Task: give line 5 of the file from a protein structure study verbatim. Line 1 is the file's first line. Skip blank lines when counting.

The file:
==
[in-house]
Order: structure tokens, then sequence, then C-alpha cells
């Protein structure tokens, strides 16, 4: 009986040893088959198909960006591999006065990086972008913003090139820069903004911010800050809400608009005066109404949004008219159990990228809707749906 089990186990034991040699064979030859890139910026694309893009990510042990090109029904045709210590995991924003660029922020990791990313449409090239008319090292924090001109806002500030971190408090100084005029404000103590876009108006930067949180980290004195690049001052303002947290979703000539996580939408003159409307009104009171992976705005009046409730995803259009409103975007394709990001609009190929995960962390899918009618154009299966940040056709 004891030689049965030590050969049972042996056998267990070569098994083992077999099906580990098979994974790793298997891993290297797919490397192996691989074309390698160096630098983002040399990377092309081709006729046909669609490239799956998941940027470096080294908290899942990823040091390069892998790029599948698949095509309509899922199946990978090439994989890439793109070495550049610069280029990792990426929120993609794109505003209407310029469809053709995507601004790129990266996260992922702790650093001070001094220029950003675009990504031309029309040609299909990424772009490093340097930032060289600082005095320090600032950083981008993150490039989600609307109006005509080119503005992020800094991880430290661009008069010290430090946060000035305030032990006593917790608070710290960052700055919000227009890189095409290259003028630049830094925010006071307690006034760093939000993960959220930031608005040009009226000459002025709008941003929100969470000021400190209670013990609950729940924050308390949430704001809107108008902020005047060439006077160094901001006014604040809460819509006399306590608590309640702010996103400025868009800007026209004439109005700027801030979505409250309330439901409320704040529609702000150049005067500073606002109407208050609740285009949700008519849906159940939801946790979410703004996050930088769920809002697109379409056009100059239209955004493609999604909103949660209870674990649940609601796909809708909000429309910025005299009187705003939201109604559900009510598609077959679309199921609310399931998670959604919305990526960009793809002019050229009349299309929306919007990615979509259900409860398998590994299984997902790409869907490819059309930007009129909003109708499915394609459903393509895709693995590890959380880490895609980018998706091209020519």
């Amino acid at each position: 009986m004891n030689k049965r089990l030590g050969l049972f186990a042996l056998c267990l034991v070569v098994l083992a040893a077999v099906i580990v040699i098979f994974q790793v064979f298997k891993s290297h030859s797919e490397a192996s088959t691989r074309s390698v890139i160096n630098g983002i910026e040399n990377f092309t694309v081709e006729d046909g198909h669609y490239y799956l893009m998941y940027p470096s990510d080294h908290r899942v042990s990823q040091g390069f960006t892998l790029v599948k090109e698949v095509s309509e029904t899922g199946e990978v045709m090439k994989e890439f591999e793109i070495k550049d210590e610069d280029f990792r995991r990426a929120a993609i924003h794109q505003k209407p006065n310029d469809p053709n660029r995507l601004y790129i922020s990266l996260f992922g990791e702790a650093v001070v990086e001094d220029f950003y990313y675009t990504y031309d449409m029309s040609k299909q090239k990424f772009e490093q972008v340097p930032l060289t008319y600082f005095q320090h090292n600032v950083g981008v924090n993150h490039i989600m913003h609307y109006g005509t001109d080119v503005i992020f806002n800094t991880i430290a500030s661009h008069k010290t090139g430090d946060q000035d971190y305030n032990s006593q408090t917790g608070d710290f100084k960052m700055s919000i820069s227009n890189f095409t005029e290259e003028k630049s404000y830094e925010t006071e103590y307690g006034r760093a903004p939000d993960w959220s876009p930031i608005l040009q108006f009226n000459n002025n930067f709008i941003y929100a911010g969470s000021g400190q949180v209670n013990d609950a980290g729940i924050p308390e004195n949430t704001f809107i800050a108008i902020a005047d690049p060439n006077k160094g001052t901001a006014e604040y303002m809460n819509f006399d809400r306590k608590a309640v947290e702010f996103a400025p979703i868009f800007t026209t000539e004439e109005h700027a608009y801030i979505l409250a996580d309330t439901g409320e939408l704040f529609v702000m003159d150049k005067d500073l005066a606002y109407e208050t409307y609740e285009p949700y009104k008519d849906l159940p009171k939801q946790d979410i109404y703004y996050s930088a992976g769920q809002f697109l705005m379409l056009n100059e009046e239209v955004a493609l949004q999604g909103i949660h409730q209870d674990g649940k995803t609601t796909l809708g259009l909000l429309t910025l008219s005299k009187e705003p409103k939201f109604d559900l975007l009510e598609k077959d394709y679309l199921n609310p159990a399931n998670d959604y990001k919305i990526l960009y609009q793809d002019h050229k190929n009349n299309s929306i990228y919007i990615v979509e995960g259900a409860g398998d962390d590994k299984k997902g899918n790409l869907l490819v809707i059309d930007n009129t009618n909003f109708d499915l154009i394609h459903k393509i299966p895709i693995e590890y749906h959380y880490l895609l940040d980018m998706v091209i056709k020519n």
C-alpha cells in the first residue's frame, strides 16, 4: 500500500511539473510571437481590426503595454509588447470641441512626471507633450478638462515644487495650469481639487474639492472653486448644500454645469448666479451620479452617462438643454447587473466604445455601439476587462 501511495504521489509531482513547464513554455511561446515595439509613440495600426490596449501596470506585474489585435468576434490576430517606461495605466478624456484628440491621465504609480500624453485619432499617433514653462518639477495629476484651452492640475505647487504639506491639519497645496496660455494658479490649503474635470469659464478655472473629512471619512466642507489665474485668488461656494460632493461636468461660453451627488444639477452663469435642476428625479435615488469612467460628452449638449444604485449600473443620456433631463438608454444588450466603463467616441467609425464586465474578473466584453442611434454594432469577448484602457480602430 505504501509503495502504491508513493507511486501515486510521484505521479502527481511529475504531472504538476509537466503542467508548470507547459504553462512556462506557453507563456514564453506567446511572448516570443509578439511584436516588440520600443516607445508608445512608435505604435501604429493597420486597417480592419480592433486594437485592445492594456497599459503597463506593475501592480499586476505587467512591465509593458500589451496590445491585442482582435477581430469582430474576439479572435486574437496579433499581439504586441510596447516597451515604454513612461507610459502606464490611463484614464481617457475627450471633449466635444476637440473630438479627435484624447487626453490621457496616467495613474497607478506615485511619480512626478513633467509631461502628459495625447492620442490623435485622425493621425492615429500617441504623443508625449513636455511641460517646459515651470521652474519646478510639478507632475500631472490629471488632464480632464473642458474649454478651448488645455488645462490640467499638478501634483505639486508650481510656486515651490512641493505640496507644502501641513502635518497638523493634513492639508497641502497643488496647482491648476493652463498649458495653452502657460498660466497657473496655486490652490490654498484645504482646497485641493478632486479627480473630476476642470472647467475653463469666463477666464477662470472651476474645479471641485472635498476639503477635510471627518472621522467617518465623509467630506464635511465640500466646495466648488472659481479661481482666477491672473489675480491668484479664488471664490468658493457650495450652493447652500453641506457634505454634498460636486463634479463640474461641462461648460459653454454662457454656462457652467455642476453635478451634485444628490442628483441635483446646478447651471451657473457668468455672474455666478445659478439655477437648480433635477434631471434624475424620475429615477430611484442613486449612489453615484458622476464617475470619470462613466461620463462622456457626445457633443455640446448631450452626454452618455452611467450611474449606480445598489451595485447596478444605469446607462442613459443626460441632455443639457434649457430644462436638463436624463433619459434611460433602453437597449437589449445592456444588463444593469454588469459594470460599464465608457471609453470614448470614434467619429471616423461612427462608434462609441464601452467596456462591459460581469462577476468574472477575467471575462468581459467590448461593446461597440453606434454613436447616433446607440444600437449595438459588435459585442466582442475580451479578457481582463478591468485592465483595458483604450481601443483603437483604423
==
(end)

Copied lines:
C-alpha cells in the first residue's frame, strides 16, 4: 500500500511539473510571437481590426503595454509588447470641441512626471507633450478638462515644487495650469481639487474639492472653486448644500454645469448666479451620479452617462438643454447587473466604445455601439476587462 501511495504521489509531482513547464513554455511561446515595439509613440495600426490596449501596470506585474489585435468576434490576430517606461495605466478624456484628440491621465504609480500624453485619432499617433514653462518639477495629476484651452492640475505647487504639506491639519497645496496660455494658479490649503474635470469659464478655472473629512471619512466642507489665474485668488461656494460632493461636468461660453451627488444639477452663469435642476428625479435615488469612467460628452449638449444604485449600473443620456433631463438608454444588450466603463467616441467609425464586465474578473466584453442611434454594432469577448484602457480602430 505504501509503495502504491508513493507511486501515486510521484505521479502527481511529475504531472504538476509537466503542467508548470507547459504553462512556462506557453507563456514564453506567446511572448516570443509578439511584436516588440520600443516607445508608445512608435505604435501604429493597420486597417480592419480592433486594437485592445492594456497599459503597463506593475501592480499586476505587467512591465509593458500589451496590445491585442482582435477581430469582430474576439479572435486574437496579433499581439504586441510596447516597451515604454513612461507610459502606464490611463484614464481617457475627450471633449466635444476637440473630438479627435484624447487626453490621457496616467495613474497607478506615485511619480512626478513633467509631461502628459495625447492620442490623435485622425493621425492615429500617441504623443508625449513636455511641460517646459515651470521652474519646478510639478507632475500631472490629471488632464480632464473642458474649454478651448488645455488645462490640467499638478501634483505639486508650481510656486515651490512641493505640496507644502501641513502635518497638523493634513492639508497641502497643488496647482491648476493652463498649458495653452502657460498660466497657473496655486490652490490654498484645504482646497485641493478632486479627480473630476476642470472647467475653463469666463477666464477662470472651476474645479471641485472635498476639503477635510471627518472621522467617518465623509467630506464635511465640500466646495466648488472659481479661481482666477491672473489675480491668484479664488471664490468658493457650495450652493447652500453641506457634505454634498460636486463634479463640474461641462461648460459653454454662457454656462457652467455642476453635478451634485444628490442628483441635483446646478447651471451657473457668468455672474455666478445659478439655477437648480433635477434631471434624475424620475429615477430611484442613486449612489453615484458622476464617475470619470462613466461620463462622456457626445457633443455640446448631450452626454452618455452611467450611474449606480445598489451595485447596478444605469446607462442613459443626460441632455443639457434649457430644462436638463436624463433619459434611460433602453437597449437589449445592456444588463444593469454588469459594470460599464465608457471609453470614448470614434467619429471616423461612427462608434462609441464601452467596456462591459460581469462577476468574472477575467471575462468581459467590448461593446461597440453606434454613436447616433446607440444600437449595438459588435459585442466582442475580451479578457481582463478591468485592465483595458483604450481601443483603437483604423